Our weekly look at a favorite new typeface. Share yours with us on Twitter @AIGAdesign and Instagram @AIGAeyeondesign with #TypeTuesday.
Back story: Adinah’s sweet letterforms draw inspiration from pointed brush calligraphy and the vernacular charm of hand-painted signage. Designer Andy Lethbridge has a particular fondness for incorporating an analog look into his contemporary digital typefaces. “Adinah is a typeface I’ve been wanting to create for some time now,” says Lethbridge. “When I was putting the finishing touches on the base script, I decided to push it a little bit further, adding the layering possibilities and styles influenced by traditional sign-writing techniques.” He practiced the alphabet by hand for years until he was so familiar with the letterforms that when it came time to digitize them, the design was complete and finishing up was just a matter of plotting out the points.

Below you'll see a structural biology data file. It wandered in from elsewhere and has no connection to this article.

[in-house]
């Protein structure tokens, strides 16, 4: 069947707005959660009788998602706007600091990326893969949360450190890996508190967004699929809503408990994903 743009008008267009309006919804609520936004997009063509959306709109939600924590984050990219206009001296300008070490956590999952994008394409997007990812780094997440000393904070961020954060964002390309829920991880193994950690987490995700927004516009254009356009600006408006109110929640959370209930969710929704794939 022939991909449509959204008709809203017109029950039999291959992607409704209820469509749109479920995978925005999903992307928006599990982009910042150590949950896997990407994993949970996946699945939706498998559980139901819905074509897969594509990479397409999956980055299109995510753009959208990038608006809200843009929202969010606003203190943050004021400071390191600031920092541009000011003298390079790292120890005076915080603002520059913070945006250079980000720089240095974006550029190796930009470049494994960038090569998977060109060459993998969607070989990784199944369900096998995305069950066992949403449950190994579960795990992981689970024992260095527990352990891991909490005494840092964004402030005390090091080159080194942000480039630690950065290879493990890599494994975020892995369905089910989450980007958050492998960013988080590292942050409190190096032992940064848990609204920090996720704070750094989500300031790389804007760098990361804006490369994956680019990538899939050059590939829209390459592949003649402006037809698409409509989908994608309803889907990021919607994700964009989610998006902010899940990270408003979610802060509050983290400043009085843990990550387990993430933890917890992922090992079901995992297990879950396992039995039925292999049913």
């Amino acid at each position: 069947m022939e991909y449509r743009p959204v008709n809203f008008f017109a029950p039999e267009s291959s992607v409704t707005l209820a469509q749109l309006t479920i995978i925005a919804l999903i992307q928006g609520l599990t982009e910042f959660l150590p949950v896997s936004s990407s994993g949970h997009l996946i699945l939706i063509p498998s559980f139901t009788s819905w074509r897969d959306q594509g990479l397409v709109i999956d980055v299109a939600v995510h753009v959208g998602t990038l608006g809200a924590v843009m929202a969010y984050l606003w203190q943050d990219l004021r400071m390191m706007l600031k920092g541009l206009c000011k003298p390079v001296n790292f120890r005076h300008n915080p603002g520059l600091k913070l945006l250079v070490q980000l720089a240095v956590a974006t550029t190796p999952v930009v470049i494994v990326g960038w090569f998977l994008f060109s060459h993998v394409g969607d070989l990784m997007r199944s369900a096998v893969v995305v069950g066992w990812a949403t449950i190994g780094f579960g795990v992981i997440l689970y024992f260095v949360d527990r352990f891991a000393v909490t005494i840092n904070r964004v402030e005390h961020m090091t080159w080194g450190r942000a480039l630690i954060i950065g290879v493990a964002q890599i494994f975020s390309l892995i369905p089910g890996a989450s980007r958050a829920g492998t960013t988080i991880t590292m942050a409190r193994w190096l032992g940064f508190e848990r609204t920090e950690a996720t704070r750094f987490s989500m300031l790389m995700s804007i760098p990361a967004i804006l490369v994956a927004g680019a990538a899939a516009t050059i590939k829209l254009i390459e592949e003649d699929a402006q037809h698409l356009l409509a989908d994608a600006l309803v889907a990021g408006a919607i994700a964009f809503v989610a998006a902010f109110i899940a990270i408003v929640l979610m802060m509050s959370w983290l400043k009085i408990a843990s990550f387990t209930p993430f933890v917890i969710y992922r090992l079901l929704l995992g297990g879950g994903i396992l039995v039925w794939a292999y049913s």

Why’s it called Adinah? Like many other designers, Lethbridge struggled with what to call his new typeface. He ended up searching an online database of baby names until he landed on Adinah. “Once I typed it out, I knew it was the right choice,” he says. “It just clicked and showed off the rhythm of the typeface really nicely.”
What are its distinguishing characteristics? Adinah provides nearly endless opportunities for fun, with eight type styles complimented by six layering choices. Solid and Rough variations to the underlying alphabet give designers two options for the base layer: Solid has smooth, careful contours while Rough has a more lo-fi look, as if ink is bleeding into paper. Experiment to your heart’s content with inline strokes and shaded highlights, plus a full range of Open Type and contextual alternates including a range of end caps to play with different ways the letterforms can flow, connect, and create different word shapes.
What should I use it for? Adinah is great anywhere calling for a brush script with a modern twist: advertising, branding, packaging, and logos in all media.